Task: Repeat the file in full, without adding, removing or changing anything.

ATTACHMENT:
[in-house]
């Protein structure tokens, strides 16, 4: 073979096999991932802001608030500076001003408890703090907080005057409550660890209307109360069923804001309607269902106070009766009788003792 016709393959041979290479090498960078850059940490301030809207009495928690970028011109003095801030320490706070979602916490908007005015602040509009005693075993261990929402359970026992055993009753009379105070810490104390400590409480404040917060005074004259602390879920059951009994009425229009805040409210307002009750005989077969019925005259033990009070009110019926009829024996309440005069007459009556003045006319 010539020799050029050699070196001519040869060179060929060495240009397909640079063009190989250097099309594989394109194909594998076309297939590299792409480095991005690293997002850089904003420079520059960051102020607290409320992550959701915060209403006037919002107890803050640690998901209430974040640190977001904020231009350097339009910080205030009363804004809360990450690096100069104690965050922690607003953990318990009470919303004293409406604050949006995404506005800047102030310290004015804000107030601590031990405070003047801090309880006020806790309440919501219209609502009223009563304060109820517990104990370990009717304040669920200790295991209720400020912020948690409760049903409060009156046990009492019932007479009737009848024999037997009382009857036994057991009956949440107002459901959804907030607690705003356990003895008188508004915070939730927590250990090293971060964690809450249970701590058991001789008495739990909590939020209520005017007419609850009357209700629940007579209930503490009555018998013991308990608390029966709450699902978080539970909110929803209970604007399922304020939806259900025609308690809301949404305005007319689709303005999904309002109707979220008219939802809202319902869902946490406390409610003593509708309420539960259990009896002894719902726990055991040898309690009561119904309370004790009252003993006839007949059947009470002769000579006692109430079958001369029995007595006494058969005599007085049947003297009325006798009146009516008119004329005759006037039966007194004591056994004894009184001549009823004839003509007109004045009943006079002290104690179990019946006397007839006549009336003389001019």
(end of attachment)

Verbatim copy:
[in-house]
């Protein structure tokens, strides 16, 4: 073979096999991932802001608030500076001003408890703090907080005057409550660890209307109360069923804001309607269902106070009766009788003792 016709393959041979290479090498960078850059940490301030809207009495928690970028011109003095801030320490706070979602916490908007005015602040509009005693075993261990929402359970026992055993009753009379105070810490104390400590409480404040917060005074004259602390879920059951009994009425229009805040409210307002009750005989077969019925005259033990009070009110019926009829024996309440005069007459009556003045006319 010539020799050029050699070196001519040869060179060929060495240009397909640079063009190989250097099309594989394109194909594998076309297939590299792409480095991005690293997002850089904003420079520059960051102020607290409320992550959701915060209403006037919002107890803050640690998901209430974040640190977001904020231009350097339009910080205030009363804004809360990450690096100069104690965050922690607003953990318990009470919303004293409406604050949006995404506005800047102030310290004015804000107030601590031990405070003047801090309880006020806790309440919501219209609502009223009563304060109820517990104990370990009717304040669920200790295991209720400020912020948690409760049903409060009156046990009492019932007479009737009848024999037997009382009857036994057991009956949440107002459901959804907030607690705003356990003895008188508004915070939730927590250990090293971060964690809450249970701590058991001789008495739990909590939020209520005017007419609850009357209700629940007579209930503490009555018998013991308990608390029966709450699902978080539970909110929803209970604007399922304020939806259900025609308690809301949404305005007319689709303005999904309002109707979220008219939802809202319902869902946490406390409610003593509708309420539960259990009896002894719902726990055991040898309690009561119904309370004790009252003993006839007949059947009470002769000579006692109430079958001369029995007595006494058969005599007085049947003297009325006798009146009516008119004329005759006037039966007194004591056994004894009184001549009823004839003509007109004045009943006079002290104690179990019946006397007839006549009336003389001019």